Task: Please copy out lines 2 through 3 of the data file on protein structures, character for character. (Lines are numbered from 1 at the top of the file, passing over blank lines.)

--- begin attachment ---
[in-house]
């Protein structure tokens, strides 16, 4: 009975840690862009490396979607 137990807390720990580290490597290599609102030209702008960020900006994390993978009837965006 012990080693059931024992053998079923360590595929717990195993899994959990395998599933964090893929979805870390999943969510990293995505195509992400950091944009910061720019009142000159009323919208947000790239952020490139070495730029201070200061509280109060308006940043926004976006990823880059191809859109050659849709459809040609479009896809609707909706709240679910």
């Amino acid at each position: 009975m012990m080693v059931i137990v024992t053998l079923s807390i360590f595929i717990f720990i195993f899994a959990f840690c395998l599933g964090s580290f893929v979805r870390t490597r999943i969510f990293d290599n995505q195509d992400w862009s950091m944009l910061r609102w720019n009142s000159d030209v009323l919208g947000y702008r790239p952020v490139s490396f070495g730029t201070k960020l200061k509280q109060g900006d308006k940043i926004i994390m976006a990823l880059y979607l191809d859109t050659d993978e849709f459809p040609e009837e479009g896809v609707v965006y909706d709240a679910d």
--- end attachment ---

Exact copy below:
């Protein structure tokens, strides 16, 4: 009975840690862009490396979607 137990807390720990580290490597290599609102030209702008960020900006994390993978009837965006 012990080693059931024992053998079923360590595929717990195993899994959990395998599933964090893929979805870390999943969510990293995505195509992400950091944009910061720019009142000159009323919208947000790239952020490139070495730029201070200061509280109060308006940043926004976006990823880059191809859109050659849709459809040609479009896809609707909706709240679910």
């Amino acid at each position: 009975m012990m080693v059931i137990v024992t053998l079923s807390i360590f595929i717990f720990i195993f899994a959990f840690c395998l599933g964090s580290f893929v979805r870390t490597r999943i969510f990293d290599n995505q195509d992400w862009s950091m944009l910061r609102w720019n009142s000159d030209v009323l919208g947000y702008r790239p952020v490139s490396f070495g730029t201070k960020l200061k509280q109060g900006d308006k940043i926004i994390m976006a990823l880059y979607l191809d859109t050659d993978e849709f459809p040609e009837e479009g896809v609707v965006y909706d709240a679910d």